The arts help kids succeed in reading in math and inspire them to stay in school: that's the claim of a new report, "Reinvesting in Arts Education," appearing this month from the President's Commission on the Arts and the Humanities. In support of this argument, which is not new, the report collects a broader than usual range of evidence from a diverse collection of studies.
Most of the studies are correlational: that is, they show that students who are involved in the arts do better in a multitude of outcomes than students who are not involved. Correlation, of course, is not causation. Students may become involved in the arts because they already feel connected to school, or because they live in wealthier neighborhoods or have parents at home that can drive them to lessons, etc. Still, most of the reports try to correct for these confounding factors. For example, an anthropological study in a low income neighborhood found that students who spent 9 hours or more per week on the arts were four times as likely to have high achievement and three times as likely to have high attendance as their peers with less arts exposure.
Another study approach is longitudinal. Catterall et. al. found using national longitudinal data that by their twenties, students heavily involved in the arts in high school were more likely to have finished college, to have good jobs, to volunteer in the community, and to vote.
Then there are the case studies. The CAGE school in Chicago and the A + schools in North Carolina have seen significant gains in student achievement since introducing integrated arts education. A study of three arts integration schools and three control schools in Maryland showed that arts integration was associated with a substantial decrease in the achievement gap between poor minority students and other students in the schools.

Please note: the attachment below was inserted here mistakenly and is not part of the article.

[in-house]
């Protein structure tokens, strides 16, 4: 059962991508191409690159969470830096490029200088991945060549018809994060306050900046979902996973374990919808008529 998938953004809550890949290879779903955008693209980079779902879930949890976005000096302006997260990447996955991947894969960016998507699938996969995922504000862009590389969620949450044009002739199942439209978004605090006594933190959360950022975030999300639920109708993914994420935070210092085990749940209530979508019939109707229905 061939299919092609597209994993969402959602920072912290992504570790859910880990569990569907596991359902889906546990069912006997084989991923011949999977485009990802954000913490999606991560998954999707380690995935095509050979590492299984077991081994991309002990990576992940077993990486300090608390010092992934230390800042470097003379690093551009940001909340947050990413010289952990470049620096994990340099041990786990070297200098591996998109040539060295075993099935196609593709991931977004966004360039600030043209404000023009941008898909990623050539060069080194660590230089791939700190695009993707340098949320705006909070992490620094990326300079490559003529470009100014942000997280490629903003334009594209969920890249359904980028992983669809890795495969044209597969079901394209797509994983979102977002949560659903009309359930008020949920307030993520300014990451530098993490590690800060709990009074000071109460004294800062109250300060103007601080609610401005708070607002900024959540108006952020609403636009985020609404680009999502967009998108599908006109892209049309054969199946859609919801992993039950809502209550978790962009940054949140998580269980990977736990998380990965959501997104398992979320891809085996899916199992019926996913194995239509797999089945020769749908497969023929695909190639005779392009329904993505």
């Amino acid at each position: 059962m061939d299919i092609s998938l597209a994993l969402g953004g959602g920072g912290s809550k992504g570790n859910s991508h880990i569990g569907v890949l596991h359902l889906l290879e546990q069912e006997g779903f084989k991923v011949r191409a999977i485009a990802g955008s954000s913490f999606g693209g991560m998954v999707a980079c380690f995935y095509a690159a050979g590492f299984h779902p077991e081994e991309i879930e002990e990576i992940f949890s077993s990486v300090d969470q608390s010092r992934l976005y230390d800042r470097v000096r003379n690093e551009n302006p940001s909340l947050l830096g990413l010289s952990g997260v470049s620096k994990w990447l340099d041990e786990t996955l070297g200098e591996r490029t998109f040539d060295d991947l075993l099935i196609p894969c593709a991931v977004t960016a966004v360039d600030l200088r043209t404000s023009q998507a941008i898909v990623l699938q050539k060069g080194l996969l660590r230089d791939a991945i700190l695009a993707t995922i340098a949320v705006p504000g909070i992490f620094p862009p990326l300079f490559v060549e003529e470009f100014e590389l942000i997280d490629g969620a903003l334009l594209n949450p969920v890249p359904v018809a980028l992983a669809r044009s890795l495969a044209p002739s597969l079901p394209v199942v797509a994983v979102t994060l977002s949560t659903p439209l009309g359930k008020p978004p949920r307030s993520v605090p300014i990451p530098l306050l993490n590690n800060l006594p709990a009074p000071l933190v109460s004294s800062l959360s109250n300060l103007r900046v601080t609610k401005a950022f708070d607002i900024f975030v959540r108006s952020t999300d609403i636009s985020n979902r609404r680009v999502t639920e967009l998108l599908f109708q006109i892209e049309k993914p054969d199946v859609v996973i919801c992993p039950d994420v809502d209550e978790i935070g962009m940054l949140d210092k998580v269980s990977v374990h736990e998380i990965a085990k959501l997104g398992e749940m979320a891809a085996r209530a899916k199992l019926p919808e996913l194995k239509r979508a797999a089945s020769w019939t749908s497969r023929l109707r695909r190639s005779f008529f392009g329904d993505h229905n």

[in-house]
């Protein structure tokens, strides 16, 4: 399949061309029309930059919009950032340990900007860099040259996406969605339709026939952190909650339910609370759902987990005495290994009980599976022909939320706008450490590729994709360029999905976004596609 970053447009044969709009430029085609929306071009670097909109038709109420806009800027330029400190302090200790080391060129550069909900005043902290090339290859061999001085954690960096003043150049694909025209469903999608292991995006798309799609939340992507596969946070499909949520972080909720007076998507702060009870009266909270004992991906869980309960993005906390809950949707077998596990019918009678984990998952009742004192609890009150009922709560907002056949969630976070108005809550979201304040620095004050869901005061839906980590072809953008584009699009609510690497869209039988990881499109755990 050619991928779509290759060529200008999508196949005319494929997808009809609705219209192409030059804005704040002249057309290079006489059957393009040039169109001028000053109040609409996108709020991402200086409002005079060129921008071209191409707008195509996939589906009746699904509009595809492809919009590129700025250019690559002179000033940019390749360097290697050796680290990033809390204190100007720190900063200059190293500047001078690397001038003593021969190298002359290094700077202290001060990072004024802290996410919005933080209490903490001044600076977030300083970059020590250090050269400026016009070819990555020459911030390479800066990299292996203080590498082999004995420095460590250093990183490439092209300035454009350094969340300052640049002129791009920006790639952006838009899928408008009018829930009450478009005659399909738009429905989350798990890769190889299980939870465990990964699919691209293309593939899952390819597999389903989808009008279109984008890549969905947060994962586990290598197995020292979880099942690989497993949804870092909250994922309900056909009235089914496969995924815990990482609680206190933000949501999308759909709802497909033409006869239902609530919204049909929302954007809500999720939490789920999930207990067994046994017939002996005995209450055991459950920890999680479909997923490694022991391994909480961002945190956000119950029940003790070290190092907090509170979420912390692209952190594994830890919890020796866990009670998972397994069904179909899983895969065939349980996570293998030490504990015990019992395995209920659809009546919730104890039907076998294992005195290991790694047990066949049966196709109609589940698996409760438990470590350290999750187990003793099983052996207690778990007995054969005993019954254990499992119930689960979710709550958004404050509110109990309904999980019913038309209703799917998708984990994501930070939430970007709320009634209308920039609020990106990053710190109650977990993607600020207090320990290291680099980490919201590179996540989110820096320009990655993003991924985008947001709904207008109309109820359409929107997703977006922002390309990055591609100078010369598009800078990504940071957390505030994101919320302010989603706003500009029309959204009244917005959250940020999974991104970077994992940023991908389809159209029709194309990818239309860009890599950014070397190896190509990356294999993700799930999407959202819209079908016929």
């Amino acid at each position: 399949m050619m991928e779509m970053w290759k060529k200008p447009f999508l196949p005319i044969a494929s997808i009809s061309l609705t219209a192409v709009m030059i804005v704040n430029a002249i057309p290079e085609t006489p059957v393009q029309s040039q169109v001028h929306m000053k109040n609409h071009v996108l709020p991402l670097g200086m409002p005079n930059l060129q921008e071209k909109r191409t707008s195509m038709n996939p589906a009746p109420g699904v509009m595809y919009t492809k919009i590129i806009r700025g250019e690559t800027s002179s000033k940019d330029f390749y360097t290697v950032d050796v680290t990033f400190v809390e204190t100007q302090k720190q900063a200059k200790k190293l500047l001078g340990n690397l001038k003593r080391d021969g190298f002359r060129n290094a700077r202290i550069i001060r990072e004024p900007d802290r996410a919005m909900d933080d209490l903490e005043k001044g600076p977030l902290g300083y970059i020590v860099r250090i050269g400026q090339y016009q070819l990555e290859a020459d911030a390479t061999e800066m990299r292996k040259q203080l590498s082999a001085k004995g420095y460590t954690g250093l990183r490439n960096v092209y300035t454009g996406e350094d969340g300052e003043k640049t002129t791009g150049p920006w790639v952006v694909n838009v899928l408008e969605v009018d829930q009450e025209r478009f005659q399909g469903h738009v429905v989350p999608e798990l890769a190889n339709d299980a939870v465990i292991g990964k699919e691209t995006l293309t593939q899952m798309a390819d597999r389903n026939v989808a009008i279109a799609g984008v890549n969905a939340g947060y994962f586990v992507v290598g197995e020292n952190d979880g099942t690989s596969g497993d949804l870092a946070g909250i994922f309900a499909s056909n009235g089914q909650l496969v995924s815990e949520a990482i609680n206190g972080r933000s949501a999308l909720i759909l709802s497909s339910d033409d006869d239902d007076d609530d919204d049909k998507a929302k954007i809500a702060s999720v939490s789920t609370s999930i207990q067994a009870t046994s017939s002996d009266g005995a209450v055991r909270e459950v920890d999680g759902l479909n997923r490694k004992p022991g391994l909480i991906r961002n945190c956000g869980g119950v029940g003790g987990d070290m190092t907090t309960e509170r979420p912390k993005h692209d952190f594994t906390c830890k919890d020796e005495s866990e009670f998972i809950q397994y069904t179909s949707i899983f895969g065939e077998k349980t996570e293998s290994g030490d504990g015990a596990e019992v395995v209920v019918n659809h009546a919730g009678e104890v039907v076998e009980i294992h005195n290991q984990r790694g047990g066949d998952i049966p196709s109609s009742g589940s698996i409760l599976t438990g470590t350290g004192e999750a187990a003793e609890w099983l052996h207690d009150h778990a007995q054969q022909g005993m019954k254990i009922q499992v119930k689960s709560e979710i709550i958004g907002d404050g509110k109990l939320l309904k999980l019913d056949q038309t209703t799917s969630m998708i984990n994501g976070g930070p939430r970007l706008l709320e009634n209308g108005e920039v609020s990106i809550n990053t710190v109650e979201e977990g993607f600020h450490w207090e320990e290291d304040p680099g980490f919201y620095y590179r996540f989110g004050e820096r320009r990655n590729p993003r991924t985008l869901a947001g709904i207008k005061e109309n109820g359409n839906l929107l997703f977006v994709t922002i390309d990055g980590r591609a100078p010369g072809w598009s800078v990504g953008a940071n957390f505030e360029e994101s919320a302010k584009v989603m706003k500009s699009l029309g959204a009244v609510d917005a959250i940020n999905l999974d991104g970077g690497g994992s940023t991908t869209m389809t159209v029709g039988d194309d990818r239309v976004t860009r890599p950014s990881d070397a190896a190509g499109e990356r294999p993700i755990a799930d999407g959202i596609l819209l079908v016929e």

So it goes - study after study suggests that arts education increases self-esteem, math scores, attendance, reading scores, and persistence, while decreasing drug use, delinquency, boredom, and discouragement. Is it plausible that arts education could have all these benefits? Neurological studies suggest that early study of music can increase phonological awareness, which is key to early reading. Similarly, working to develop skill in a particular area of the arts helps devotees develop focus and attention. Study of music increases students' ability to manipulate working and long term memory. All of these are foundational skills that study of the arts can strengthen.
Moreover, when the arts are integrated into schoolwork, students are likely to repeat and re-emphasize a concept through different modalities, helping them remember it. They are also likely to exercise choice and work to perfect their own individual approaches. Choice and mastery enhance motivation. Moreover, thinking about (for example) how music, drawing, or words can represent the same ideas is a cognitively complex and challenging task. Students involved in such tasks report that they don't get either bored or discouraged.
My seventh-grade son just finished a final project on Macbeth. His teacher asked the students to do two arts-related tasks of their own choosing and to write a paper explaining their choices. Damian chose to illustrate five of Macbeth's scenes in Act V with one photograph and one related drawing each. He also made a two-minute film of the "Out, out, brief candle" speech, with background piano music he composed, played, and computer-distorted to make it more haunting. His paper discussed how even as Macbeth declines into darkness and despair, his last battle with Macduff reclaims some honor and offers hope to Scotland. Damian explained how the symbolism of swords, ghosts, shadows, candles, light and darkness in his film and drawings reflect this theme. Damian pursued this pretty sophisticated project completely independently, and he loved doing it. I'm sure he'll remember the project and feel connected to Shakespeare for a long time.
There's still a lot to learn about the effects of arts education. The President's Commission report is a good place to start. We should also ponder why the arts seem to be so motivating, and how we can weave motivating factors like choice, individual expression, personal goals, and mastery into more of what we ask our children to learn.